Today, South Orangetown schools marked the 20th anniversary of 9/11 with school-wide moments of silence, readings and class discussions that centered on heroism, compassion and service.
“Communities Show Hope” is the first character education theme of the school year at William O. Schaefer Elementary School and Cottage Lane Elementary School. WOS Principal Sheila Beglin recorded a read-aloud of “14 Cows for America” for classes and, during morning announcements, spoke about Tappan Zee High School alumnus, South Orangetown Central School District parent and New York Fire Department firefighter Dennis McHugh, who is memorialized with a plaque in the school’s main entrance. Students are writing thank-you notes and drawings for the Tappan Fire Department.
At CLE, grade-wide assemblies featured a reading of “14 Cows for America” by Library Teacher Kristine Wagner and a discussion of hope led by School Counselor Stephanie Mueller. Students reflected that “hope” meant “being positive,” “looking toward the future” and “to wish for something.” “Remembering 9/11 is more than just saying ‘Never Forget,’” Wagner explained. “Think about what you can do to provide comfort and peace.”
South Orangetown Middle School students and staff began their day with a livestream of “Three Patriotic Chorale,” performed by music teacher Elizabeth Krause and eighth-grade orchestra musicians Lukas W., Esther H. and Kayleen Y. in the school lobby. In social studies and ELA classes, students participated in conversations about 9/11.
Eighth-grade Current Events students shared their knowledge of the terrorist attacks and researched examples of service that emerged in the aftermath. “Let’s look for the light. After these attacks, many people all over the country honored those who died through acts of service, many of which continue today,” noted teacher Carol Fagan.
In Colleen Henry’s grade 7 ELA class, students created personalized charts listing what they know, what they want to know and what they have learned about terrorist attacks and our nation’s response. Henry recounted a recent reunion with a student who was in her class on September 11, 2001, who recalled that she had read the class poems. “We had to stay in the classrooms that we were in for several hours, we couldn’t switch. It was before cell phones, texts and smartboards and we weren’t sure what was happening,” she said.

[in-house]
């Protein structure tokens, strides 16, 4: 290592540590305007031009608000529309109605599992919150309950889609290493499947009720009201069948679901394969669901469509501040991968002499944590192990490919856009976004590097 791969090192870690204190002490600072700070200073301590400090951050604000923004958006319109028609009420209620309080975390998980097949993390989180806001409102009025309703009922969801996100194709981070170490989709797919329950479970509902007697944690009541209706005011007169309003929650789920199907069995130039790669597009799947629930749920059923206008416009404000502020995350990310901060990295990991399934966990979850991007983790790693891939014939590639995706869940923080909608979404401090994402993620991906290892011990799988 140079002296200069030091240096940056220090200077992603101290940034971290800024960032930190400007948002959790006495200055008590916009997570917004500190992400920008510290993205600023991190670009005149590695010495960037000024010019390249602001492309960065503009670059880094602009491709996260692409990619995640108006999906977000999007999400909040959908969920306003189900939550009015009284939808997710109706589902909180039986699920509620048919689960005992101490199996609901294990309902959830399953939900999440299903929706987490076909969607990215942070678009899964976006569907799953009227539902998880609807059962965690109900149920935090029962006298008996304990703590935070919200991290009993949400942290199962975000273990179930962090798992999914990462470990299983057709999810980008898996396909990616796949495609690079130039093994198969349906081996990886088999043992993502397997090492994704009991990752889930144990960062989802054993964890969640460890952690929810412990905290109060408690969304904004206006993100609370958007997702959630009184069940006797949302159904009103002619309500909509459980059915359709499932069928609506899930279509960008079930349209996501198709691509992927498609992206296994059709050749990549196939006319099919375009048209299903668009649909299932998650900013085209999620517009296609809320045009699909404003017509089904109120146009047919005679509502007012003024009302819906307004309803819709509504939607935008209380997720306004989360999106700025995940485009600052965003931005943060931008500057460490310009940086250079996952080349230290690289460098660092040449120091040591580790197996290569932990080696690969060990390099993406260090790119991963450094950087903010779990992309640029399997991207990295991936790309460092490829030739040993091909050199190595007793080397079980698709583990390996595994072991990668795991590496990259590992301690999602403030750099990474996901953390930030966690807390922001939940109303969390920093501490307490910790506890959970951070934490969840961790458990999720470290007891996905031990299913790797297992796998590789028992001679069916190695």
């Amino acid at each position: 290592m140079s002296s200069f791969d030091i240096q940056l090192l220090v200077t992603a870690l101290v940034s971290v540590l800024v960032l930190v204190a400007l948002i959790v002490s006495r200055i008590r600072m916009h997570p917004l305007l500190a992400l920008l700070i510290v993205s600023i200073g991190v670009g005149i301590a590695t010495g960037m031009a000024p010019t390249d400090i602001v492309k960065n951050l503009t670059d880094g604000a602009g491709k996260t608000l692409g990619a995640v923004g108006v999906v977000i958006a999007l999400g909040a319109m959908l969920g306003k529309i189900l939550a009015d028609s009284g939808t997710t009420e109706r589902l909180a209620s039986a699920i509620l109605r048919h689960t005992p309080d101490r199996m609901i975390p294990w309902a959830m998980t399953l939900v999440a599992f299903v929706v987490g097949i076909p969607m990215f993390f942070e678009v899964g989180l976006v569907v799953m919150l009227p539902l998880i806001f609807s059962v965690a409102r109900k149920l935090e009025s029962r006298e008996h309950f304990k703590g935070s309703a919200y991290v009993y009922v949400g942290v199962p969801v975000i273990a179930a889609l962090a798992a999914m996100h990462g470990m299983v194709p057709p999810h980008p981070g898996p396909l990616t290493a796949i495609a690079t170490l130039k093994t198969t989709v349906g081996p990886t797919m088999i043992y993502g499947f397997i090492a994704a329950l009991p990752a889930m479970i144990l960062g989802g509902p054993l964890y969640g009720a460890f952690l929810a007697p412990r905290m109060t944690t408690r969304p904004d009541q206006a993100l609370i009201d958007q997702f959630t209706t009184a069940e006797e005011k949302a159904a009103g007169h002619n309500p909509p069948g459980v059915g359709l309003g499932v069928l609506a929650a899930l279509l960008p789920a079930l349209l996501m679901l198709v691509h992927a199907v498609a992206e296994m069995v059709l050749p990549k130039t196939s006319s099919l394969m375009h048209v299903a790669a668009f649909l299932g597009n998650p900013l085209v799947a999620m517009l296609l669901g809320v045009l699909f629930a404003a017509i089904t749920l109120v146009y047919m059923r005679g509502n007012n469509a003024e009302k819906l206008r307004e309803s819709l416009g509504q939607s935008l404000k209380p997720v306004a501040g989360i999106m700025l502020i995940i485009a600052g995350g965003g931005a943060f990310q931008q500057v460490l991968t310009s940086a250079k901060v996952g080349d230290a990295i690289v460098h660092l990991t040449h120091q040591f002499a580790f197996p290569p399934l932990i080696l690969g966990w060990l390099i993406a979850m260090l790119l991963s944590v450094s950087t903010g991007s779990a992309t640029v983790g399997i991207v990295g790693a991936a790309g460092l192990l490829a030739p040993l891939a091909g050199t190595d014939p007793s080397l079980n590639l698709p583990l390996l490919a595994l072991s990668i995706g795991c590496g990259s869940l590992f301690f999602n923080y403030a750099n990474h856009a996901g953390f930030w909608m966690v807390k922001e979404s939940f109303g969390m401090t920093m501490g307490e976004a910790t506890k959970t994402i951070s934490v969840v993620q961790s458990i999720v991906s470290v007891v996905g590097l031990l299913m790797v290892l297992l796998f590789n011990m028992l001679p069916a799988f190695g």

In his address this morning, Tappan Zee High School Principal Rudy Arietta challenged students and staff to memorialize those lost by rekindling the spirit of service that emerged from the tragedy. “Communities across this country pulled together to support each other as we dealt with loss and uncertainty. Everyday people took it upon themselves to do something, whether it was donating blood, supporting families who lost loved ones, volunteering time to support our first responders at Ground Zero or simply finding other ways to commit time and energy to their communities…Seek out ways you can make our community a better place. As with anything, it will be our actions, and not the words that we speak, which will indicate whether we are truly honoring those we lost.”
Two trees and a plaque memorializing those lost–”We Will Always Remember”–stand in the TZHS library courtyard, a gift of the Class of 2002. Although current high school students were born after the attacks, the impact persists. Junior Kathryn Staker will be reading her uncle’s name, James John Woods, at the 9/11 Memorial Ceremony on Saturday.
“My uncle was my mom’s only sibling and he worked at the World Trade Center. He was 26 years old,” she said. “Even though I never met him, I’ve heard so many stories.” Other members of Staker’s family have participated in the past, but she hadn’t felt ready. “The twentieth anniversary is a big milestone and I felt like it was a way to honor him. It’s important to remember how this affected not only the families involved, but everyone–not just on the date, but every day.”
As our nation commemorates the anniversary of these tragic events, SOCSD remembers those lost, honors those who rose in service and encourages us all to volunteer in ways that provide hope, inspiration and support to one another.